Two Durham Regional Police officers have been charged under the Police Services Act for their alleged involvement in a satirical video posted to YouTube in January.
The sworn police officers depicted in the video are both facing a charge of discreditable conduct.
Sgt. Mike Glennie’s disciplinary hearing has already started, according to a statement from the police service released Wednesday.
A second officer — referred to only as a Detective Constable in the news release — will face a hearing on April 15.
“At the commencement of the public hearing, his name can legally be released,” the statement said.
The police force’s longstanding policy has been to keep secret the names of officers charged under the act until they appear at a public hearing. In the event that the charged officer resigns, the defence is granted a publication ban, or an informal settlement is reached, the officer’s name would never be released.
The third is a civilian special constable, to whom the Police Services Act does not apply. “His discipline is being managed by internal policy and his name will not be released as he is not subject to the PSA,” the statement said.
Police officer Paul Grigoriou and special constable Harold Tasson appeared in the video alongside Glennie. The Durham force said at the time that the three officers in the video were the only members under investigation.
Durham Police Chief Mike Ewles triggered an internal investigation into the video after it showed up on YouTube, calling it “disrespectful” and “embarrassing.”
But Glennie, in an interview with Oshawa Express, said the video was meant to stay “in house.”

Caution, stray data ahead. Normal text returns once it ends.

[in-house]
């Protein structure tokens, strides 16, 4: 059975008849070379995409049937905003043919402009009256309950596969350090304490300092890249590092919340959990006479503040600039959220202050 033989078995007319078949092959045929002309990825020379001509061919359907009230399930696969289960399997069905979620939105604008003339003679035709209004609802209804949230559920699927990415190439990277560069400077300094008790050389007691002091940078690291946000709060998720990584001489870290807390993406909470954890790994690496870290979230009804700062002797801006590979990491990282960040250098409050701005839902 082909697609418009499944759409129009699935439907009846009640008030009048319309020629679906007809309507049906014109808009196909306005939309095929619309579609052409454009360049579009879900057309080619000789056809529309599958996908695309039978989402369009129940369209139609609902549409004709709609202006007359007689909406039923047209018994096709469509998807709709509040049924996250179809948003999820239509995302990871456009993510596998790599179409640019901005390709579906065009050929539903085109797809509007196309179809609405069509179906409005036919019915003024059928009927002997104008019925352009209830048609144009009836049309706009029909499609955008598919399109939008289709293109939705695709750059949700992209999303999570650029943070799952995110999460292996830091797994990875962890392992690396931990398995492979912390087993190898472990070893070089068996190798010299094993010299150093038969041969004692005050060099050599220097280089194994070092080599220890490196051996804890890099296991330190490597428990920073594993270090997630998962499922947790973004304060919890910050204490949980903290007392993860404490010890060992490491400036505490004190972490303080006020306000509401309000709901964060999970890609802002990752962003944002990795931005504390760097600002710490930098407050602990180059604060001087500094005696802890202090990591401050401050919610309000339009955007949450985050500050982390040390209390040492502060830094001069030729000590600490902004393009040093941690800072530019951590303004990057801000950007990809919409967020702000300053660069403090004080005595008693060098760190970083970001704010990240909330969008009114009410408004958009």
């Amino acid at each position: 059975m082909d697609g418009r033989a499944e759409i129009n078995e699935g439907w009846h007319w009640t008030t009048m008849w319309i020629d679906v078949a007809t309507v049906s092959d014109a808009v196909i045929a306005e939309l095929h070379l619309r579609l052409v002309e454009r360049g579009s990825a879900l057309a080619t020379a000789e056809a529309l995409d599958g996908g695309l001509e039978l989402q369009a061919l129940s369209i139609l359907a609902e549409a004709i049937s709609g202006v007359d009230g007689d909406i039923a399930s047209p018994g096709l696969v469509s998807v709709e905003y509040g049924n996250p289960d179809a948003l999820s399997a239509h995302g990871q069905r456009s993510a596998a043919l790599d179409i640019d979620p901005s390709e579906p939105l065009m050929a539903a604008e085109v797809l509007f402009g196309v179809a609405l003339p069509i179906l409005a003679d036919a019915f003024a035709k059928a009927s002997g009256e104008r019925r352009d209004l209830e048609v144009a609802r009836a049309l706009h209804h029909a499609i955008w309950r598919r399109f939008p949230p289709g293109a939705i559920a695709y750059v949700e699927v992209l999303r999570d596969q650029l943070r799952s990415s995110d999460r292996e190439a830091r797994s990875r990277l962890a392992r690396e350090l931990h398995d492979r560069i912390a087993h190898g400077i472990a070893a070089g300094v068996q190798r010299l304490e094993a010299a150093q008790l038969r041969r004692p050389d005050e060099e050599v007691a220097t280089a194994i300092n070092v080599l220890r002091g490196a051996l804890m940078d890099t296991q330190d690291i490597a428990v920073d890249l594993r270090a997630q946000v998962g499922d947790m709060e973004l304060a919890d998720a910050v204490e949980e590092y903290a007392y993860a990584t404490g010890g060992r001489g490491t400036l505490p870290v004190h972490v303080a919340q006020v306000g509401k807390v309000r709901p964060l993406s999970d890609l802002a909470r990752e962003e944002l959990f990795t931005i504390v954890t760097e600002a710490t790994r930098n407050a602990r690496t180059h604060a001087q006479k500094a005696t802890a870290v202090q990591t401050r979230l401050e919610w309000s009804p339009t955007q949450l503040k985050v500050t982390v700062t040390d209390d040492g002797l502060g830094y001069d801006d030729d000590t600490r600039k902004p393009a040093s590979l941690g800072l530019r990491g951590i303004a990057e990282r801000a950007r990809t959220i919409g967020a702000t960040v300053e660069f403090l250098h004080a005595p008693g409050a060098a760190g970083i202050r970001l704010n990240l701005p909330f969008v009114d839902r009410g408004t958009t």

“It was designed to uplift and create humour to the employees of that unit,” Glennie told the Oshawa paper cash advance loans.
The goofy 64-second video, fashioned after a high-drama Hollywood trailer, depicted three officers stopping at nothing to get out of cellblock duty. They apply for transfers, only to have them denied, after which words flash across the screen: “3 officers on a quest for freedom/ Will discover there is no escape/ From cellblock.”
Toilet paper is meted out at a jail cell; a mask-wearing constable mops up what appears to be a blood-smeared bathroom.
“Forced to serve prisoners/ This summer/ How far will they go for freedom?” the text reads.
One officer runs down a hallway with what appears to be a Taser pointed at the camera. Another does snow angels on the hood of a car. They mimic Toronto Mayor Rob Ford’s now-infamous imitation of a drunk driver. They appear to wave happily to a departing U.S. President Barack Obama.
The end credits list more than half a dozen Durham police officers as well as the force’s chief administrative officer and Ford in the “Rob Ford film” dubbed “Central Cells.” It also notes: “Not made on company time.”
It’s another in a series of high-profile public embarrassments for the Durham Regional Police Service, which Ontario Ombudsman Andre Marin likened to National Lampoon’s Animal House last year after receiving obnoxious, anonymous tweets in the wake of the deadly police shooting of Sammy Yatim on a Toronto streetcar in July 2013.
It turned out those tweets were sent by a veteran Durham fraud investigator, then-detective Jeff Caplan, who used a parody account created for practical jokes within his unit.
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